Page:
Aberdeen antisocial cycling operation hailed a success by police – Evening Express

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A police operation aimed at tackling antisocial cycling in the city has been hailed a success.

Officers from the City Centre Problem Solving Team (PST) carried out the operation to engage with the public and those using bikes last week.

It comes as a result of concerns being raised by members of the public in several areas of the city including Rosemount, where a cycle lane was installed in July as part of Aberdeen’s coronavirus measures.

During the week-long campaign, officers engaged with more than 80 people who were educated about their use of pavements, road signs and furniture while using a bike.

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The majority of people spoken to were unaware it was illegal to cycle on a pavement.

Several vehicle drivers were also told informed that the cycle lanes were not an additional parking area but were for the sole use of cyclists.

PC Darren Gibb of the City Centre Problem Solving Team said: “The operation saw a considerable drop in cyclists using pavements, ignoring road signs and cycling in an antisocial manner as the week continued.

“I hope the success of the operation will have an impact within the city centre in relation to this matter.”

Innes Walker, city centre manager, said: “Aberdeen Inspired very much supports the cyclists using the city centre, however, the behaviour of a small minority of bike users has caused concern to the public and business alike.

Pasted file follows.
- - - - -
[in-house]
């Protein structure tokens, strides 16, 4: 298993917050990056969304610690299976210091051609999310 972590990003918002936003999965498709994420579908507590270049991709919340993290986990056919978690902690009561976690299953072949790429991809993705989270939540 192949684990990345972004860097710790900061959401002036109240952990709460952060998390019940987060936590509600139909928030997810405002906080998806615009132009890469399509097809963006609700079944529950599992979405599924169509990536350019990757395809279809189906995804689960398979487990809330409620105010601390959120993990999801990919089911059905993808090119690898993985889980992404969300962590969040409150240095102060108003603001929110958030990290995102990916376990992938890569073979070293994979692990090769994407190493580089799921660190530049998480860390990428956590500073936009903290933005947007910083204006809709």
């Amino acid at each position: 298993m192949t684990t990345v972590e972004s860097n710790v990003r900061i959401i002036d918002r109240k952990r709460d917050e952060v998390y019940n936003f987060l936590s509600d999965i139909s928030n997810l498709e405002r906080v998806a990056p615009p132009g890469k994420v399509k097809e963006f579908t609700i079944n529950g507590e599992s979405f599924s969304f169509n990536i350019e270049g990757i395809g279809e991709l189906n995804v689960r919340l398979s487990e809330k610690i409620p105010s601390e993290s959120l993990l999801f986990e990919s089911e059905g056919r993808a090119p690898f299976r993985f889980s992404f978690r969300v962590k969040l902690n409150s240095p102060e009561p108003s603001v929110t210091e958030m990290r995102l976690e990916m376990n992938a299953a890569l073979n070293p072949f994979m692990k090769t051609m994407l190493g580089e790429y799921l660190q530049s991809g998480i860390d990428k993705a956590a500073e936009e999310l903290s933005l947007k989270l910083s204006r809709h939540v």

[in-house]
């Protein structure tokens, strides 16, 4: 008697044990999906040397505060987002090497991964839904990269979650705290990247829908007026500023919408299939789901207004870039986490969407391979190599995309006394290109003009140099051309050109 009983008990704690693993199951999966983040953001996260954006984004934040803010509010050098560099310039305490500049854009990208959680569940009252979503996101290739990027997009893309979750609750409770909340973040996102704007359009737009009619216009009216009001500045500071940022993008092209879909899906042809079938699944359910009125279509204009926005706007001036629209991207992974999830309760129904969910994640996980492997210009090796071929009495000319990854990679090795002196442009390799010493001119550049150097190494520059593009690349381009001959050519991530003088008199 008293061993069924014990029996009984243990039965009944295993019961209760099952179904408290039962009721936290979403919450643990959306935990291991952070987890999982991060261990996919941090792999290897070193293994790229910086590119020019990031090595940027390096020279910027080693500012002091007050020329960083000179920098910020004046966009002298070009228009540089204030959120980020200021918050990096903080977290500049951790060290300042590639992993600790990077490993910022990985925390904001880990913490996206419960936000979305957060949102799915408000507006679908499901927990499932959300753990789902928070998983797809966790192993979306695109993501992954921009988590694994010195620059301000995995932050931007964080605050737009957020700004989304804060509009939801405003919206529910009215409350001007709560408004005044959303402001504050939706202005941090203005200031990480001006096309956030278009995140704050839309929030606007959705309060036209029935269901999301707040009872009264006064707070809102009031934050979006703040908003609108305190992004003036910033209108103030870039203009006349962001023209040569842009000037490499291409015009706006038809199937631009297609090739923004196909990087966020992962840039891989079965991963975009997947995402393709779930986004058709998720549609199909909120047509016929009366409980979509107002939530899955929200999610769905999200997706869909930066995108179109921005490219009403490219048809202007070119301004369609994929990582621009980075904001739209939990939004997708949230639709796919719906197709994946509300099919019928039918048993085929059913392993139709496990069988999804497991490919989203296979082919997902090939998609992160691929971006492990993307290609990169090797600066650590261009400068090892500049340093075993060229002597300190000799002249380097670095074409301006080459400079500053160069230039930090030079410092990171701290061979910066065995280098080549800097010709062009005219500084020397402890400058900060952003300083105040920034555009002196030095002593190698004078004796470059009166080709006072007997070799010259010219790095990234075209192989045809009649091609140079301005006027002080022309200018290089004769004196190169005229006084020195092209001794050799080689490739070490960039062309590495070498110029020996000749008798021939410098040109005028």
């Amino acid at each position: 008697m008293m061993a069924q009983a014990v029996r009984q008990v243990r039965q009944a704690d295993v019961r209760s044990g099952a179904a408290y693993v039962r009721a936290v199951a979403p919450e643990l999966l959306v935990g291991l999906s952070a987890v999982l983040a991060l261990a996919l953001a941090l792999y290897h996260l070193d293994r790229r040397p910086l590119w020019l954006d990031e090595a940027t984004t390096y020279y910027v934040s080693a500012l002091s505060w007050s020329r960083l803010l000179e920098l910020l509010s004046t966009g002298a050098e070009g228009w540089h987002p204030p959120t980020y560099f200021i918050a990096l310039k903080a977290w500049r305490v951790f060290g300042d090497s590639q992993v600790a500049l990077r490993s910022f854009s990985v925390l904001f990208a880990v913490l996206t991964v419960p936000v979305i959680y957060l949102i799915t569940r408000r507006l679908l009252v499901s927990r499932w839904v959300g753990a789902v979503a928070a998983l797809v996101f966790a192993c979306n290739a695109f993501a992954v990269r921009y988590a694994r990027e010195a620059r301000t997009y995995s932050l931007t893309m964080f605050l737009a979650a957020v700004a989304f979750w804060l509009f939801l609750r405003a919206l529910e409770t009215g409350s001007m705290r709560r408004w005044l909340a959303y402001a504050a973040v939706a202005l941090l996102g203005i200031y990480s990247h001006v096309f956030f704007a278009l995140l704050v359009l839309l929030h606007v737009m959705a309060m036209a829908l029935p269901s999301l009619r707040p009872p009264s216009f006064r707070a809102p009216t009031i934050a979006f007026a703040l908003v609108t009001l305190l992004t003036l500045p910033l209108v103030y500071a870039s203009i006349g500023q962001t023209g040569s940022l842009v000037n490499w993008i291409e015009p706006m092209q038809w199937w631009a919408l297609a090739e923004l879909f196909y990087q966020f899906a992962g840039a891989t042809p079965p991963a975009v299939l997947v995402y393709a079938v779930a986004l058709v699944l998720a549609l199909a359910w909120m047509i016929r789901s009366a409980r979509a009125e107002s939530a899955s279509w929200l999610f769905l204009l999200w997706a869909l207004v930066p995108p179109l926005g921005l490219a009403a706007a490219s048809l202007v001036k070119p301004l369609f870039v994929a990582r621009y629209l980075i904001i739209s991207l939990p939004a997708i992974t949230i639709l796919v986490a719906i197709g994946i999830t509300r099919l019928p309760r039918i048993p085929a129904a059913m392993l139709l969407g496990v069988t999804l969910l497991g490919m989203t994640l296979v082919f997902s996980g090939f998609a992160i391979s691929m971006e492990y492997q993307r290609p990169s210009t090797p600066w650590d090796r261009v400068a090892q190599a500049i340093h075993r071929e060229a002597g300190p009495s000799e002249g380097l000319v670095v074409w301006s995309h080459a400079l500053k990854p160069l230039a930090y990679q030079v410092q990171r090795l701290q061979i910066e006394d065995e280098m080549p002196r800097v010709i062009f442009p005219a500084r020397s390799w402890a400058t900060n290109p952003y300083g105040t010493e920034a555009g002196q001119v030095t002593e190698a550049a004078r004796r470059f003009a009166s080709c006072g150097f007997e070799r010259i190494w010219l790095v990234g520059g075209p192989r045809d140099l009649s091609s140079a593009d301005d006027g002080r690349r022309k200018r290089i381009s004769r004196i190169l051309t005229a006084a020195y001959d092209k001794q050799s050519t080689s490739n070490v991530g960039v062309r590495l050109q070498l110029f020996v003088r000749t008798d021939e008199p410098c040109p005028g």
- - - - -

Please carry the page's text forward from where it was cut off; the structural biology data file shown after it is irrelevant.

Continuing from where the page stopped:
“I am delighted and grateful that Police Scotland are working hard to educate this minority to ensure that we can all return to the city centre and feel safe and confident.

“Hopefully, we can all share the road responsibly and with consideration for others and start to support our wonderful city centre.”

The operation aimed to initially educate cyclists on the rules they must obey while out cycling, as well as provide safety advice to them.

It is hoped that through early education, this will reduce the number of complaints received and negate the requirement for fixed penalties being issued.

If it is deemed a success, the unit will consider carrying out similar operations in other regional areas.

Police Scotland will continue to monitor the situation and fixed penalties will be issued to those who continue to cycle in an antisocial manner.

To find out more about cycling laws in Scotland, or to view The Highway Code, visit www.highwaycodeuk.co.uk

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